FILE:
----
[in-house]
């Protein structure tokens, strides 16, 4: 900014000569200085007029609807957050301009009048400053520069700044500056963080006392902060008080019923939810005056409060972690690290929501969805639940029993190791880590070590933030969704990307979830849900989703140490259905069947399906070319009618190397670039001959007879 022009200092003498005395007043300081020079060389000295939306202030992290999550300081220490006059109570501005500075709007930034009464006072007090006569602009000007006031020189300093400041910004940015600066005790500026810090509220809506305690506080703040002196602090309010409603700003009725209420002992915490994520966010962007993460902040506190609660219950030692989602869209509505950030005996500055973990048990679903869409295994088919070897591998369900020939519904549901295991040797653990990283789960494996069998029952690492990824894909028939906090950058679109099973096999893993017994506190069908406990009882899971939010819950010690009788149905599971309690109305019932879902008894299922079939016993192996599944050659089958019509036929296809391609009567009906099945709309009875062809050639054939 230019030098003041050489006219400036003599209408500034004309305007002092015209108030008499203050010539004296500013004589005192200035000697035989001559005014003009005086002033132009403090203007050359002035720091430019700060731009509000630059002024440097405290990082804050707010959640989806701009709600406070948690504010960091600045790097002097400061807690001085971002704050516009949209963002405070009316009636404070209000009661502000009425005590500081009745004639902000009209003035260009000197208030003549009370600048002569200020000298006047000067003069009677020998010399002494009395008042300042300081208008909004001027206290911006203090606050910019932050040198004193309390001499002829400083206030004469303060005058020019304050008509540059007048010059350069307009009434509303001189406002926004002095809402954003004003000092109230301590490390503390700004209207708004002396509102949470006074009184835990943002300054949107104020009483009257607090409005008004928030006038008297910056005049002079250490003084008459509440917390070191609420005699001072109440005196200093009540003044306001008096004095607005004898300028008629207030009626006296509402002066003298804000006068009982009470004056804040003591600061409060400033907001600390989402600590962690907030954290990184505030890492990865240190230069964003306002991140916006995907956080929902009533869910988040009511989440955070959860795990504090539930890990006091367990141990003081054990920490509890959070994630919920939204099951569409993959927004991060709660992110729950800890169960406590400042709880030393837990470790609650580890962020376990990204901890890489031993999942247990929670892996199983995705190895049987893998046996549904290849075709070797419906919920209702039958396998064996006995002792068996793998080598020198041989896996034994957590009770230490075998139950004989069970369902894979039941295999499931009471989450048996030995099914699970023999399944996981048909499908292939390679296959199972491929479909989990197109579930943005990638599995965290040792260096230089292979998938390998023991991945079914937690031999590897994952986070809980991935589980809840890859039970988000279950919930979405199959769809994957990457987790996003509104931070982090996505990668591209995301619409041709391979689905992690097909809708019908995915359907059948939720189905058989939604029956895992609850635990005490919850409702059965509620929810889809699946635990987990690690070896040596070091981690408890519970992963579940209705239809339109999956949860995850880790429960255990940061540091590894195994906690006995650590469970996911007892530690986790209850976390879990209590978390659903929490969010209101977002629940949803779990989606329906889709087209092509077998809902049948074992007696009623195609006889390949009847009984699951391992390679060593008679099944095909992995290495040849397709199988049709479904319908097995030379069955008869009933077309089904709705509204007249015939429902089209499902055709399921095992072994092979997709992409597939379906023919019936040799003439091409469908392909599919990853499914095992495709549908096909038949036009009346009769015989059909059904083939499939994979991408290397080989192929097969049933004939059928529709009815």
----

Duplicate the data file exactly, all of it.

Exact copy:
[in-house]
């Protein structure tokens, strides 16, 4: 900014000569200085007029609807957050301009009048400053520069700044500056963080006392902060008080019923939810005056409060972690690290929501969805639940029993190791880590070590933030969704990307979830849900989703140490259905069947399906070319009618190397670039001959007879 022009200092003498005395007043300081020079060389000295939306202030992290999550300081220490006059109570501005500075709007930034009464006072007090006569602009000007006031020189300093400041910004940015600066005790500026810090509220809506305690506080703040002196602090309010409603700003009725209420002992915490994520966010962007993460902040506190609660219950030692989602869209509505950030005996500055973990048990679903869409295994088919070897591998369900020939519904549901295991040797653990990283789960494996069998029952690492990824894909028939906090950058679109099973096999893993017994506190069908406990009882899971939010819950010690009788149905599971309690109305019932879902008894299922079939016993192996599944050659089958019509036929296809391609009567009906099945709309009875062809050639054939 230019030098003041050489006219400036003599209408500034004309305007002092015209108030008499203050010539004296500013004589005192200035000697035989001559005014003009005086002033132009403090203007050359002035720091430019700060731009509000630059002024440097405290990082804050707010959640989806701009709600406070948690504010960091600045790097002097400061807690001085971002704050516009949209963002405070009316009636404070209000009661502000009425005590500081009745004639902000009209003035260009000197208030003549009370600048002569200020000298006047000067003069009677020998010399002494009395008042300042300081208008909004001027206290911006203090606050910019932050040198004193309390001499002829400083206030004469303060005058020019304050008509540059007048010059350069307009009434509303001189406002926004002095809402954003004003000092109230301590490390503390700004209207708004002396509102949470006074009184835990943002300054949107104020009483009257607090409005008004928030006038008297910056005049002079250490003084008459509440917390070191609420005699001072109440005196200093009540003044306001008096004095607005004898300028008629207030009626006296509402002066003298804000006068009982009470004056804040003591600061409060400033907001600390989402600590962690907030954290990184505030890492990865240190230069964003306002991140916006995907956080929902009533869910988040009511989440955070959860795990504090539930890990006091367990141990003081054990920490509890959070994630919920939204099951569409993959927004991060709660992110729950800890169960406590400042709880030393837990470790609650580890962020376990990204901890890489031993999942247990929670892996199983995705190895049987893998046996549904290849075709070797419906919920209702039958396998064996006995002792068996793998080598020198041989896996034994957590009770230490075998139950004989069970369902894979039941295999499931009471989450048996030995099914699970023999399944996981048909499908292939390679296959199972491929479909989990197109579930943005990638599995965290040792260096230089292979998938390998023991991945079914937690031999590897994952986070809980991935589980809840890859039970988000279950919930979405199959769809994957990457987790996003509104931070982090996505990668591209995301619409041709391979689905992690097909809708019908995915359907059948939720189905058989939604029956895992609850635990005490919850409702059965509620929810889809699946635990987990690690070896040596070091981690408890519970992963579940209705239809339109999956949860995850880790429960255990940061540091590894195994906690006995650590469970996911007892530690986790209850976390879990209590978390659903929490969010209101977002629940949803779990989606329906889709087209092509077998809902049948074992007696009623195609006889390949009847009984699951391992390679060593008679099944095909992995290495040849397709199988049709479904319908097995030379069955008869009933077309089904709705509204007249015939429902089209499902055709399921095992072994092979997709992409597939379906023919019936040799003439091409469908392909599919990853499914095992495709549908096909038949036009009346009769015989059909059904083939499939994979991408290397080989192929097969049933004939059928529709009815």